Christopher ROBERTSON, William teapot Enlarge 1 /1

On display on Level 1

Christopher ROBERTSON

Norseman, Western Australia, Australia born 1957

William teapot 2004 Place made: Canberra, Australian Capital Territory, Australia
Materials & Technique: metalwork, teapots, stainless steel, 925 silver, satin box wood stainless steel, 925 silver: fabricated, welded and cast; wood: carved

Dimensions: 18.5 h x 13.0 w x 18.3 d cm
Acknowledgement: Purchased 2003
Accession No: NGA 2004.412.A-C

Working as a designer and maker of furniture, jewellery, and metalwork, Christopher Robertson’s diversity of output is unified through his references to aspects of Australia’s natural environment. Following research into the use of native plants and woods, he combines wood with intractable materials, such as stainless steel. Robertson shows how poetic, formal concepts can result from coalescing geometric and organic materials and forms to create new solutions to familiar functional problems. While each of his objects is practical and functional, their tactile surfaces and witty use of materials and organic forms invite the user to explore their material and structural complexities.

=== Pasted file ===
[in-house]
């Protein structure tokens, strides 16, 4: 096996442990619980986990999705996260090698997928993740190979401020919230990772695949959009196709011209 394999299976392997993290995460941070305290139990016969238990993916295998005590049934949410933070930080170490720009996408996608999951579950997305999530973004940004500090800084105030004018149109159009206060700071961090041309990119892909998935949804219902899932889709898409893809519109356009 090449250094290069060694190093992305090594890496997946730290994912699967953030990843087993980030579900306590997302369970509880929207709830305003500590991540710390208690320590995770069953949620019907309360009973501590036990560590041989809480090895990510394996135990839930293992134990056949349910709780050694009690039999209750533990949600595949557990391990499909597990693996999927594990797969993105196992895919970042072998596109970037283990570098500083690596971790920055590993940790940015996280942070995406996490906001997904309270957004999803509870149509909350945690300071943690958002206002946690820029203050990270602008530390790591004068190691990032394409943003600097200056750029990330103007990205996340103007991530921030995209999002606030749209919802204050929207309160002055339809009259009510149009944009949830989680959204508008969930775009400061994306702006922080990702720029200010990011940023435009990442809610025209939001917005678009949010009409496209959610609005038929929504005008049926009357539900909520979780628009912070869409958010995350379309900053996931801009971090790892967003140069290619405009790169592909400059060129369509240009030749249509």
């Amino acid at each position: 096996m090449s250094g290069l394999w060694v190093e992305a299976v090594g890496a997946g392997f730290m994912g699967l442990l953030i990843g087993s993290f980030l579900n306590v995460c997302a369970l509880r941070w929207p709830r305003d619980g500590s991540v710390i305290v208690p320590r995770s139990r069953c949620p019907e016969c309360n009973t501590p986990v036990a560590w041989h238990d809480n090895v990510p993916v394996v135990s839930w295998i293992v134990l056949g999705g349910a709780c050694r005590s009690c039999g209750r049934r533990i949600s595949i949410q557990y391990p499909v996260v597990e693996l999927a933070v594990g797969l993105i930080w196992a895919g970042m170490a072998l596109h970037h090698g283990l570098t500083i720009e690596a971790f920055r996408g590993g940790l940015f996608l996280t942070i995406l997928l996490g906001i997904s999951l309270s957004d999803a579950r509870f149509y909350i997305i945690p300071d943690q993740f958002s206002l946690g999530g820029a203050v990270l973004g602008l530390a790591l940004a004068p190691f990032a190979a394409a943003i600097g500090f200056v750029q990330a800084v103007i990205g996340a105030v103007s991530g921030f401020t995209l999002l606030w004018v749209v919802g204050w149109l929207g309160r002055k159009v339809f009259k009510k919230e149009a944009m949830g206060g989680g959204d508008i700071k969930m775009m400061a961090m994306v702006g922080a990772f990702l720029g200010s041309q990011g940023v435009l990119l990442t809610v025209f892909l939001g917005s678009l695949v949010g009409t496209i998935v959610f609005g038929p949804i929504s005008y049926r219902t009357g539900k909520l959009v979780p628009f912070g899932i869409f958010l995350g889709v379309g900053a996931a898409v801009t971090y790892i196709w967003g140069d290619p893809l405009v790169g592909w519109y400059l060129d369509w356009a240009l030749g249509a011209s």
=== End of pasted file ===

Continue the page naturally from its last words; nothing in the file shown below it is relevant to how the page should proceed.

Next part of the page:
Text © National Gallery of Australia, Canberra

Robertson‘s research into the use of native plants and woods brings aspects of Australia’s natural environment to the design of this teapot. Working with intractable materials such as stainless steel, he shows how poetic formal concepts can result from an understanding of how geometric and organic materials and forms can coalesce into new solutions to familiar functional problems. This teapot has a drum-shaped stainless steel mesh strainer that lifts out with the disc-shaped lid, inviting the user to explore is material and structural complexities, while reflecting on the simplicity of the billycan used for making tea in the bush.


Text © National Gallery of Australia, Canberra 2016
Author: Dr Robert Bell AM - Senior Curator Decorative Arts and Design